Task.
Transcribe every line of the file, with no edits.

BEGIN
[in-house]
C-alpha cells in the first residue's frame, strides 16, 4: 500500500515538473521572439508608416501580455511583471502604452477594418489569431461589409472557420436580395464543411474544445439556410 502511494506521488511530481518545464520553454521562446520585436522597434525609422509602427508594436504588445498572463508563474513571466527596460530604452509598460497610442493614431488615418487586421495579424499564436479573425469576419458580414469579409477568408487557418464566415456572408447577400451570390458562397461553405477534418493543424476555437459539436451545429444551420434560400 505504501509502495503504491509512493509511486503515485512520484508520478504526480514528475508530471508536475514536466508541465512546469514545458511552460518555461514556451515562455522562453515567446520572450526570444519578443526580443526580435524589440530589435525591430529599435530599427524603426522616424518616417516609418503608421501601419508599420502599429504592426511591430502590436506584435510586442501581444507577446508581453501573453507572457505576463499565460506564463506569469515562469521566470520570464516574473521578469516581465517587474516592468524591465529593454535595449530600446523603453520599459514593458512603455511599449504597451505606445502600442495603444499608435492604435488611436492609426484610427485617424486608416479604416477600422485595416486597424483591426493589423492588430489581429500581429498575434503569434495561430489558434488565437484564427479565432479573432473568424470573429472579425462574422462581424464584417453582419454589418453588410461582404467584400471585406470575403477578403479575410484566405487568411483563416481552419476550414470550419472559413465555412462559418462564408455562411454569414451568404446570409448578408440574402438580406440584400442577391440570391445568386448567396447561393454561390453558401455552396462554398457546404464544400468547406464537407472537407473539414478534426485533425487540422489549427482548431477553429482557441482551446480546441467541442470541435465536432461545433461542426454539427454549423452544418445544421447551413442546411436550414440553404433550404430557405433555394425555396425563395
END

[in-house]
C-alpha cells in the first residue's frame, strides 16, 4: 500500500515538473521572439508608416501580455511583471502604452477594418489569431461589409472557420436580395464543411474544445439556410 502511494506521488511530481518545464520553454521562446520585436522597434525609422509602427508594436504588445498572463508563474513571466527596460530604452509598460497610442493614431488615418487586421495579424499564436479573425469576419458580414469579409477568408487557418464566415456572408447577400451570390458562397461553405477534418493543424476555437459539436451545429444551420434560400 505504501509502495503504491509512493509511486503515485512520484508520478504526480514528475508530471508536475514536466508541465512546469514545458511552460518555461514556451515562455522562453515567446520572450526570444519578443526580443526580435524589440530589435525591430529599435530599427524603426522616424518616417516609418503608421501601419508599420502599429504592426511591430502590436506584435510586442501581444507577446508581453501573453507572457505576463499565460506564463506569469515562469521566470520570464516574473521578469516581465517587474516592468524591465529593454535595449530600446523603453520599459514593458512603455511599449504597451505606445502600442495603444499608435492604435488611436492609426484610427485617424486608416479604416477600422485595416486597424483591426493589423492588430489581429500581429498575434503569434495561430489558434488565437484564427479565432479573432473568424470573429472579425462574422462581424464584417453582419454589418453588410461582404467584400471585406470575403477578403479575410484566405487568411483563416481552419476550414470550419472559413465555412462559418462564408455562411454569414451568404446570409448578408440574402438580406440584400442577391440570391445568386448567396447561393454561390453558401455552396462554398457546404464544400468547406464537407472537407473539414478534426485533425487540422489549427482548431477553429482557441482551446480546441467541442470541435465536432461545433461542426454539427454549423452544418445544421447551413442546411436550414440553404433550404430557405433555394425555396425563395